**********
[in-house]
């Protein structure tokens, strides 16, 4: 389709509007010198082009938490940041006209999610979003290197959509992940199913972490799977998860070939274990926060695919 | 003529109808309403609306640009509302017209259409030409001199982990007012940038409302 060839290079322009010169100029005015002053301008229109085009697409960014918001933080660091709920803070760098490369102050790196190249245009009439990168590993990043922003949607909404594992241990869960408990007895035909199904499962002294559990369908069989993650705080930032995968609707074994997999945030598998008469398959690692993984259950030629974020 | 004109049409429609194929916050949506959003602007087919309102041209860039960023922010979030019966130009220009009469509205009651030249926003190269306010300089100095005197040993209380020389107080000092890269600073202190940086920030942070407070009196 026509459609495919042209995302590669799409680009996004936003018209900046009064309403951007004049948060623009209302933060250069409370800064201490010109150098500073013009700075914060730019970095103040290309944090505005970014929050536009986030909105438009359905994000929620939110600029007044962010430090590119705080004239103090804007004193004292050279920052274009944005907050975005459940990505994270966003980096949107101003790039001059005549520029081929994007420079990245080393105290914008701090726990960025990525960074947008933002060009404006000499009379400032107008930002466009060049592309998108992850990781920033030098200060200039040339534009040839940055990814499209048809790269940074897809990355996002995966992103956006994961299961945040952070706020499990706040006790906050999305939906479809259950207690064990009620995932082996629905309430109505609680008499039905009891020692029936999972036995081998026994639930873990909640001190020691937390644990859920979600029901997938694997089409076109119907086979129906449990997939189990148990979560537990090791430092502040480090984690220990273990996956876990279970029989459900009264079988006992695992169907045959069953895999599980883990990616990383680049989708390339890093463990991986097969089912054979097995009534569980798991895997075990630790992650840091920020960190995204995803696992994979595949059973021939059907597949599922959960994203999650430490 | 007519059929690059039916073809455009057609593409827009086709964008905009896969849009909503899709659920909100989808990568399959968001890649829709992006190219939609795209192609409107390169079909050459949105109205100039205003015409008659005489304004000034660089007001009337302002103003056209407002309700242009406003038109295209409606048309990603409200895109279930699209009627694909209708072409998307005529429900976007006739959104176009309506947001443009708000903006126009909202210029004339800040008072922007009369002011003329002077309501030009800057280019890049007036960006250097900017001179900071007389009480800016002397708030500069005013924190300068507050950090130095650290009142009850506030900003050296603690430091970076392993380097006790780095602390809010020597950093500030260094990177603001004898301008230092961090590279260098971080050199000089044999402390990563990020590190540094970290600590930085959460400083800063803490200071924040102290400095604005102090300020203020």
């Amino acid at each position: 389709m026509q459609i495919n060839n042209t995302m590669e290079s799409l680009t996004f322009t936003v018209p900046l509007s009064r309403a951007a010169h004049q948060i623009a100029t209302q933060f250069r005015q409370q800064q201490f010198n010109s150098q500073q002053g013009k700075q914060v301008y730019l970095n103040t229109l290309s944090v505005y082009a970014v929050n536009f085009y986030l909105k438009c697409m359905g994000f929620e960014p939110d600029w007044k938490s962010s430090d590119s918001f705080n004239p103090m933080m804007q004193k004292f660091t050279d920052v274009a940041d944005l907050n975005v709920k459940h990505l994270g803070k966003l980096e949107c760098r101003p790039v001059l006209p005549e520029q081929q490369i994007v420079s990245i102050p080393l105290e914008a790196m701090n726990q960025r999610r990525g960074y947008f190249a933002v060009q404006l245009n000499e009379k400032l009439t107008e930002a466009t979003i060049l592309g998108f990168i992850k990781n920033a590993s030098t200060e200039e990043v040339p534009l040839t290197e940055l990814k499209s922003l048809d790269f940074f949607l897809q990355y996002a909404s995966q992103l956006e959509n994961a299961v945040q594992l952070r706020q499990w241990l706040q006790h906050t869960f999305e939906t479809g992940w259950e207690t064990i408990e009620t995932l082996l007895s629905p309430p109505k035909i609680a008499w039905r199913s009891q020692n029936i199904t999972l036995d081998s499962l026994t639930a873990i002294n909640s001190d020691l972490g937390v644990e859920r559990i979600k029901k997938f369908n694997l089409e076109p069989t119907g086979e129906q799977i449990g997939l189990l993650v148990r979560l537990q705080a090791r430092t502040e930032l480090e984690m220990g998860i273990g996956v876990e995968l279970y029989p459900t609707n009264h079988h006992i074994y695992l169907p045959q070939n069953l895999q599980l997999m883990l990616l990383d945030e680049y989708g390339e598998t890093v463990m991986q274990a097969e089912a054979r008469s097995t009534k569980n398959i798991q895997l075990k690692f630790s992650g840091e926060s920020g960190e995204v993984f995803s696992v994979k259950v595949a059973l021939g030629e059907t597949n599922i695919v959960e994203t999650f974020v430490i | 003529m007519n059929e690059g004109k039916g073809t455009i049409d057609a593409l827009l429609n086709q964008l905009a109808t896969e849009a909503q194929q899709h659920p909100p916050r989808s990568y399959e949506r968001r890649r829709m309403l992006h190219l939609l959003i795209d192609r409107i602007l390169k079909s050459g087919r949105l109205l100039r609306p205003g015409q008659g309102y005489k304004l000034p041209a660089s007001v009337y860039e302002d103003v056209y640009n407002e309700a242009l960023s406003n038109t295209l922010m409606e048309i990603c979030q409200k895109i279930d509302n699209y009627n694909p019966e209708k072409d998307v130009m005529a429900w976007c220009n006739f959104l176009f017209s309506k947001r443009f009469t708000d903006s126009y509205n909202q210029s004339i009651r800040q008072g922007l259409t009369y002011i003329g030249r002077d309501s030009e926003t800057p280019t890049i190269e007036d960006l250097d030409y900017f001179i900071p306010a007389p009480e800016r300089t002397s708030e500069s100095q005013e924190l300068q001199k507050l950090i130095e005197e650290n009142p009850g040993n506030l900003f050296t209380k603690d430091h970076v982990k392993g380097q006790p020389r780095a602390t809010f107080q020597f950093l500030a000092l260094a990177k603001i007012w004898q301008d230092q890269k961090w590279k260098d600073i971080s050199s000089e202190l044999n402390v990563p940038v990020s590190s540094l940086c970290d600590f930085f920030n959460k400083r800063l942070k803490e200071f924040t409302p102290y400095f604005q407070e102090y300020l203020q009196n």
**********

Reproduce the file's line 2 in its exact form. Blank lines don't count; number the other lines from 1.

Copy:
């Protein structure tokens, strides 16, 4: 389709509007010198082009938490940041006209999610979003290197959509992940199913972490799977998860070939274990926060695919 | 003529109808309403609306640009509302017209259409030409001199982990007012940038409302 060839290079322009010169100029005015002053301008229109085009697409960014918001933080660091709920803070760098490369102050790196190249245009009439990168590993990043922003949607909404594992241990869960408990007895035909199904499962002294559990369908069989993650705080930032995968609707074994997999945030598998008469398959690692993984259950030629974020 | 004109049409429609194929916050949506959003602007087919309102041209860039960023922010979030019966130009220009009469509205009651030249926003190269306010300089100095005197040993209380020389107080000092890269600073202190940086920030942070407070009196 026509459609495919042209995302590669799409680009996004936003018209900046009064309403951007004049948060623009209302933060250069409370800064201490010109150098500073013009700075914060730019970095103040290309944090505005970014929050536009986030909105438009359905994000929620939110600029007044962010430090590119705080004239103090804007004193004292050279920052274009944005907050975005459940990505994270966003980096949107101003790039001059005549520029081929994007420079990245080393105290914008701090726990960025990525960074947008933002060009404006000499009379400032107008930002466009060049592309998108992850990781920033030098200060200039040339534009040839940055990814499209048809790269940074897809990355996002995966992103956006994961299961945040952070706020499990706040006790906050999305939906479809259950207690064990009620995932082996629905309430109505609680008499039905009891020692029936999972036995081998026994639930873990909640001190020691937390644990859920979600029901997938694997089409076109119907086979129906449990997939189990148990979560537990090791430092502040480090984690220990273990996956876990279970029989459900009264079988006992695992169907045959069953895999599980883990990616990383680049989708390339890093463990991986097969089912054979097995009534569980798991895997075990630790992650840091920020960190995204995803696992994979595949059973021939059907597949599922959960994203999650430490 | 007519059929690059039916073809455009057609593409827009086709964008905009896969849009909503899709659920909100989808990568399959968001890649829709992006190219939609795209192609409107390169079909050459949105109205100039205003015409008659005489304004000034660089007001009337302002103003056209407002309700242009406003038109295209409606048309990603409200895109279930699209009627694909209708072409998307005529429900976007006739959104176009309506947001443009708000903006126009909202210029004339800040008072922007009369002011003329002077309501030009800057280019890049007036960006250097900017001179900071007389009480800016002397708030500069005013924190300068507050950090130095650290009142009850506030900003050296603690430091970076392993380097006790780095602390809010020597950093500030260094990177603001004898301008230092961090590279260098971080050199000089044999402390990563990020590190540094970290600590930085959460400083800063803490200071924040102290400095604005102090300020203020």